Lobbying: Merger lobbying set for strategic overhaul - The UK lobbying industry is about to see a change of focus as the Government starts to implement changes which should make merger decisions less political and more transparent

As of the beginning of this month, the name of the Monopolies and Mergers Commission has changed to the Competition Commission. The new moniker has been selected to reflect a broadening in the responsibilities of the body, which a year from now will take responsibility from the Restrictive Practices Court for hearing tribunals on companies accused of anti-competitive practices.

As of the beginning of this month, the name of the Monopolies and

Mergers Commission has changed to the Competition Commission. The new

moniker has been selected to reflect a broadening in the

responsibilities of the body, which a year from now will take

responsibility from the Restrictive Practices Court for hearing

tribunals on companies accused of anti-competitive practices.



A merger policy consultation document being drawn up at the behest of

Trade and Industry Secretary Stephen Byers is expected this summer. Its

publication is eagerly awaited because it will outline options for

de-politicising merger decisions made by the new commission.



There is already a wider Government initiative to bring greater

transparency to competition policy and proceedings. Competition

lobbyists are divided as to how this will affect their work, although

most agree it will shift the focus of their lobbying.



At present, ministers have the final say on mergers that the Office of

Fair Trading (OFT) refers to the erstwhile MMC for investigation.

Although guided by the MMC’s report findings and advice from the OFT,

the buck stops with the politicians, occasionally putting the Government

at risk of provoking controversy and certainly making its members a

target of direct or indirect lobbying. But ’ministers may not be

involved in such decision-making in the future’, says a DTI

spokesman.



The Labour Government is keen to divest itself of responsibility for

merger rulings - in the same way as it has done by giving the Bank of

England the job of setting interest rates - in all but those cases of

overriding public interest. The defence sector clearly falls into this

category. Less certainly and more contentiously, so too might media

ownership issues.



One proposal to come out of the consultation process may be the creation

of an entirely new decision-making body. But another alternative is to

give the judgmental powers to the OFT. Both would undoubtedly shift the

focus of some lobbying. OFT director of information Dermod Hill says:

’The process we have for getting information to reach a position on any

merger is already pretty thorough. But if ministers no longer play a

role, any organisation involved would have to make their views known to

the director general of fair trading because that is where the power

will be.’



Westminster Strategy associate director David Robertson believes there

will still be plenty of work for competition lobbyists. ’To suggest that

political consultants won’t have much of a role to play is not the

case,’ he says. ’The Competition Commission will still be open to

arguments and civil servants will still have a considerable role in the

process.’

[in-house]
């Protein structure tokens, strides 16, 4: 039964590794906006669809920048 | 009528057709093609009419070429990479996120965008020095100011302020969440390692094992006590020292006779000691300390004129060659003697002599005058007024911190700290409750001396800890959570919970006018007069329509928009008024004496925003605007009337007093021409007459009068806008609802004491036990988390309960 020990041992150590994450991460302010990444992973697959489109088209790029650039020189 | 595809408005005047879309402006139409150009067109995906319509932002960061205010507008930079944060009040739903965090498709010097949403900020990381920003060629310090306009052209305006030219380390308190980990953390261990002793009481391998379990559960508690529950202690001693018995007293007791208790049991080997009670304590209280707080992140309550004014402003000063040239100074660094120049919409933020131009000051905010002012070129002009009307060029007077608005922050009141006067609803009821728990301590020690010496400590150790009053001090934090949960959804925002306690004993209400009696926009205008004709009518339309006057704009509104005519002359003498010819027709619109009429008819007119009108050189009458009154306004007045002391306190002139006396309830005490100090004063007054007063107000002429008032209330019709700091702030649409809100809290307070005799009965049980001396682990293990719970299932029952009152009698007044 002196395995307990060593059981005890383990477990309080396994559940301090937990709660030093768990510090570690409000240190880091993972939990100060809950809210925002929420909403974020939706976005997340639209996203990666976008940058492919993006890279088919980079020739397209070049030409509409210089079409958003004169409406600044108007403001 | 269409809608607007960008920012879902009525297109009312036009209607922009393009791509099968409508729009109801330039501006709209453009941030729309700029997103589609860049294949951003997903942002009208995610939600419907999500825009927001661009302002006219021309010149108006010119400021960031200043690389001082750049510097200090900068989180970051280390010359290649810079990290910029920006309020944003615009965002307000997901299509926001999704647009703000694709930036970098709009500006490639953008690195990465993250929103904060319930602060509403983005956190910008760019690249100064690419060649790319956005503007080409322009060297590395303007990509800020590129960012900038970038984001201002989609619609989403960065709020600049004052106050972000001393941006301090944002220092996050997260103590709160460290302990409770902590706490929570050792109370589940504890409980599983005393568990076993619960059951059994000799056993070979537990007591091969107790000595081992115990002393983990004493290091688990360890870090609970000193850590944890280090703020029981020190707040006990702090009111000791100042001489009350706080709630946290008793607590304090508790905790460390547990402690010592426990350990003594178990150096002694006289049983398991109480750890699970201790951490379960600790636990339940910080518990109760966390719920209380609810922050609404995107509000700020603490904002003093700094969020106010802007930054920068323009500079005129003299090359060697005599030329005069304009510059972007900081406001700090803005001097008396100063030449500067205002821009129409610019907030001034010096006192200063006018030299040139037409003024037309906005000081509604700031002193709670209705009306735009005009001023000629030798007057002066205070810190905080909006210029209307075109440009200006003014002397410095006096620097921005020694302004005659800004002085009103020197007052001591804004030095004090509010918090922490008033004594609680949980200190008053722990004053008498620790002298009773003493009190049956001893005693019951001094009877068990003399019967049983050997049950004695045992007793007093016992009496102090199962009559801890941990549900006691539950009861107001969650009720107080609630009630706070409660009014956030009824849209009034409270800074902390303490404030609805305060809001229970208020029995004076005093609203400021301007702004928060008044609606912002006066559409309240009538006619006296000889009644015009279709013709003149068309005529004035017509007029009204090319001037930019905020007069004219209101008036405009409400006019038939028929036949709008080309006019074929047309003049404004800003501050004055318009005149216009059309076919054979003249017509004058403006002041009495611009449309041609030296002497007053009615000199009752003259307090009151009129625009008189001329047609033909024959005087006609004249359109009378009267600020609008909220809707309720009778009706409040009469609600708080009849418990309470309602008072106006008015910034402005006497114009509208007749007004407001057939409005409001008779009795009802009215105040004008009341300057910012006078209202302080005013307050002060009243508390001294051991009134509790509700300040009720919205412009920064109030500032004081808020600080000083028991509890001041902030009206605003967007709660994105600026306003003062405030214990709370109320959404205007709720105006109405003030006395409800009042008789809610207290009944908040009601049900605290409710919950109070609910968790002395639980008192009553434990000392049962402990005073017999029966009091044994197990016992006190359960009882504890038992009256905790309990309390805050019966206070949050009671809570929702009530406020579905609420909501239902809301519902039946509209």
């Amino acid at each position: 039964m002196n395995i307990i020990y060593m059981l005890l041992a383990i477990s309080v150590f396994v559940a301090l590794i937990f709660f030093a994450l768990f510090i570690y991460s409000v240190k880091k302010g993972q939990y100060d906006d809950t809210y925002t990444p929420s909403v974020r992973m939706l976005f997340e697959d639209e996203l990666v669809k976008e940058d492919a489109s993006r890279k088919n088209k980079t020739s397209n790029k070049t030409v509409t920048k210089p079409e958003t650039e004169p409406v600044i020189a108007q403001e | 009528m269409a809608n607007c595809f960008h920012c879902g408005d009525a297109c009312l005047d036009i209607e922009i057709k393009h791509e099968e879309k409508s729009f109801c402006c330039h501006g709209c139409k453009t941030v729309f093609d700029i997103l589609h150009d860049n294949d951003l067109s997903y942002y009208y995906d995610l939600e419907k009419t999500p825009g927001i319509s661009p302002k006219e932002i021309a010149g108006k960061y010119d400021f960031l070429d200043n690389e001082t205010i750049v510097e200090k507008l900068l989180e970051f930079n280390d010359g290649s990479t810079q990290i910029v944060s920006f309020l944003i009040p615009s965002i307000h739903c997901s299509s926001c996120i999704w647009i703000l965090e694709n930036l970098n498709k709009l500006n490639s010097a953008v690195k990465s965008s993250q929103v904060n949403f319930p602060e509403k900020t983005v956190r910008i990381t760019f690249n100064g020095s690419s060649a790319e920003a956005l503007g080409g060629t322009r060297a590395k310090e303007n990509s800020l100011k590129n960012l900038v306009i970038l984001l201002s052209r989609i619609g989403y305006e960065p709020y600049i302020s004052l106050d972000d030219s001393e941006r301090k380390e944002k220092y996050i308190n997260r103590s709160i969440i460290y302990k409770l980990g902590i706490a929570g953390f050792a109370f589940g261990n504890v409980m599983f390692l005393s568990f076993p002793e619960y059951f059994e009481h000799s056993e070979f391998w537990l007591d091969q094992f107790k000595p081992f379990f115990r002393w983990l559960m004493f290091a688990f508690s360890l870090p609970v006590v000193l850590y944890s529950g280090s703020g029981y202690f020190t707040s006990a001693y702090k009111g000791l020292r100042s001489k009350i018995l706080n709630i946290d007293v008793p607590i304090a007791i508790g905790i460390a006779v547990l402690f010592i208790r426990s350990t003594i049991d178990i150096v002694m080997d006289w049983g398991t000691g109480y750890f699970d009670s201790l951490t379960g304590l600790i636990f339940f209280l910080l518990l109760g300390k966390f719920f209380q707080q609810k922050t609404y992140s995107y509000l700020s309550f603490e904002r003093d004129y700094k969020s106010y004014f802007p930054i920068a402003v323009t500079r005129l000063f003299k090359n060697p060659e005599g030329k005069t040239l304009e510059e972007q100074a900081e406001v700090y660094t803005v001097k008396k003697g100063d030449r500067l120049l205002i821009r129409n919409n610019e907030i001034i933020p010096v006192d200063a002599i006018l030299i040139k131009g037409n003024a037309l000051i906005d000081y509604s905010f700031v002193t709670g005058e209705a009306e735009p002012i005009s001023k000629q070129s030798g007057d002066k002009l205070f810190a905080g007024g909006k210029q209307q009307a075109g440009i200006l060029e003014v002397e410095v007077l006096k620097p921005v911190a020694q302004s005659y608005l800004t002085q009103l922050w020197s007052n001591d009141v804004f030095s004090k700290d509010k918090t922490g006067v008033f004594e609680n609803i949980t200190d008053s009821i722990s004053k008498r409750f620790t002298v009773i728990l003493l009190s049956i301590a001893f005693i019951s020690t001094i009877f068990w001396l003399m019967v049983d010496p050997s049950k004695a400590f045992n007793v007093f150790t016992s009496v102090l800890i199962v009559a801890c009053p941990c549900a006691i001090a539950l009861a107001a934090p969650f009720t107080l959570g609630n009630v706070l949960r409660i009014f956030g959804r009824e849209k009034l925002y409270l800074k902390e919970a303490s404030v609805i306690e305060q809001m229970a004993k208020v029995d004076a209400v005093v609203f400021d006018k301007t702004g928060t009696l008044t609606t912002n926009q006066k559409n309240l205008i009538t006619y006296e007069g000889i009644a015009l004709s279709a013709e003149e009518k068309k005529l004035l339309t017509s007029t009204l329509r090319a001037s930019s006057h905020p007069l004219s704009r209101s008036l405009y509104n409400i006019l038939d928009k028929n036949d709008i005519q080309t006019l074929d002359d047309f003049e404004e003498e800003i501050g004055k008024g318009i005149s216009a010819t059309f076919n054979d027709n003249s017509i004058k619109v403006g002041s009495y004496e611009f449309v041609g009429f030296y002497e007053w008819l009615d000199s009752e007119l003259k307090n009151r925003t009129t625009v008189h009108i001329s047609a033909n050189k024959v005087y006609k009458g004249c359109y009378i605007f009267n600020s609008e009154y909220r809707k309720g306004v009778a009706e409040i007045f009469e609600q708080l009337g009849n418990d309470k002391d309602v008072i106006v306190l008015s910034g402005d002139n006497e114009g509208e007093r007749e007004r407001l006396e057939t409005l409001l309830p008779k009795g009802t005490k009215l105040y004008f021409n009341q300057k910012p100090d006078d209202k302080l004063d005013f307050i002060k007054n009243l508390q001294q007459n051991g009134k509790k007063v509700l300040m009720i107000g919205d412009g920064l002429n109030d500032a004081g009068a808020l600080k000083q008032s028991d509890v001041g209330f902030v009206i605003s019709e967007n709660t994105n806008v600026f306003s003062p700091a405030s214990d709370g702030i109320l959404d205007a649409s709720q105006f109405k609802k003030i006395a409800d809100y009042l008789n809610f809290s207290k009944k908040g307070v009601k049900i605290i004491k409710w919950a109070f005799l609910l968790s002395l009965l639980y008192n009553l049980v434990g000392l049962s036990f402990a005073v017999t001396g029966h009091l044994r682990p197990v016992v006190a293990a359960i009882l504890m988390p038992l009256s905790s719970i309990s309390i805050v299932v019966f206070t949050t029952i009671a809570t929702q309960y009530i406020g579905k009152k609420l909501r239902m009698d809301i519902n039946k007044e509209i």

The commission has begun to look at making its work more transparent, a

tricky process given that much of the information it has to deal with is

of a commercially sensitive nature. It has asked PR and marketing

agencies to tender for the brief of sounding out the media, business and

political opinion formers about how competition decisions might be made

more transparent (PR Week, 26 March).



Under chairman Derek Morris, the commission has already become more

open, publishing more ’issues letters’ identifying the main issues

involved in an investigation, which are made available to interested

third parties.



However, in return for the loss of democratic accountability that will

come with the removal of responsibility from elected politicians, the

Government will expect even more transparency from the commission.



For many, the answer to this would be the introduction of public

hearings.



’What would be helpful is if some of the hearings were held in public so

interested parties could sit in in the same way as happens with select

committees,’ says Bell Pottinger public affairs manager Kevin Bell. But

another lobbyist foresees difficulties with this approach. ’If you do

that,’ he explains, ’the parties will expect the right to cross examine

each other and that would inevitably complicate and extend the

process.’



Although a proponent of transparency, GPC international regulatory

practice head John Dickie concedes that the commission’s ’behind closed

doors’ approach can be very effective at ’drilling down into

detail’.



APCO UK associate director Martin Sawer believes the combination of

de-politicisation and greater transparency will require a different

approach from public affairs specialists. ’The industry has to think of

different tactics,’ he says. ’Those consultancies less

Westminster/Whitehall-based which can offer skills such as media

relations and grassroots lobbying will do best.’



In the future, the capacity to deal with local newspapers, for example,

which cover the areas where firms involved in a merger are located could

become important, believes Sawer. And if the commission opts for public

hearings, there may be a role for consultancies in supporting

individuals called to give evidence with information and counsel on how

best to shape and deliver key messages - a rather different proposition

from the classic merger lobbying brief of providing political

intelligence and trying to influence ministers and civil servants.



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